Anyone who pulls a gun on someone and demands money could look at a lengthy prison sentence. The law takes a dim view on those who force someone to hand over money under the threat of violence. What if the threat is only verbal, though? In New Jersey, a defendant might find the criminal court system to be unfriendly to someone who uses threats to commit a robbery.
Robbery with or without a weapon
An assailant does not need to brandish a weapon to threaten someone to hand over cash or jewelry forcibly. Threatening someone with severe bodily harm or lying about having a weapon in a pocket might be enough to terrify someone to comply.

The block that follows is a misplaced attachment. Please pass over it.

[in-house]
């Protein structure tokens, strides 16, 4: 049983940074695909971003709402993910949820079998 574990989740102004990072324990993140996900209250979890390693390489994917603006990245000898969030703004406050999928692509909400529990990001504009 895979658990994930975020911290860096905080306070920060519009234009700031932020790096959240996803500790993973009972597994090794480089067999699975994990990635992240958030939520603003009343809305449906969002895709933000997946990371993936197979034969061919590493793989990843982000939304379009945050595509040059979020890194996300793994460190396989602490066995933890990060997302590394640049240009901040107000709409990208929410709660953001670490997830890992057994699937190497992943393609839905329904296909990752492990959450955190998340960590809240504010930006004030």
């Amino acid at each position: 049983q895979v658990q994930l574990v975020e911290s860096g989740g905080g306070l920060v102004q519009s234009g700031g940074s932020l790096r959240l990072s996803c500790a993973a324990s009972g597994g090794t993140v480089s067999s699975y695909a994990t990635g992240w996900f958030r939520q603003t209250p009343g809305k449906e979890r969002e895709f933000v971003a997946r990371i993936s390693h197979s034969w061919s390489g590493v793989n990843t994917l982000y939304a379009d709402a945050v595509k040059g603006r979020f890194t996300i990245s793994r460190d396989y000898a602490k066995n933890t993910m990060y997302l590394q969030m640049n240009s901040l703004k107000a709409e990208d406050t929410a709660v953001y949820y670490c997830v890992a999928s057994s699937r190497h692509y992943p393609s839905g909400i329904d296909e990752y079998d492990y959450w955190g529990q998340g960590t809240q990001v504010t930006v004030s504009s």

A critical fact does not change when someone commits a robbery. The assailant forces someone to hand over property unwillingly, and the assailant intends to deprive the victim of said property permanently.
The threat of force is sufficient to support robbery charges. Granted, someone who uses a knife or gun to commit a robbery could face harsher charges than someone who “merely” employs the threat of force. Regardless, the defendant may end up facing serious charges.
Questions about robbery charges
Robbery falls under statutes related to stealing, as do theft and burglary. Someone may face robbery charges, but criminal defense evidence may point to a lesser charge. For example, someone may commit shoplifting without ever engaging with a store employee. The employee could tell the police the accused used threats to procure the stolen merchandise. Security camera footage may contradict the employee’s claims.
Evidence could even reveal no crime occurred. If eyewitnesses testify someone had permission to take merchandise or money, convicting someone of theft or robbery could prove unlikely.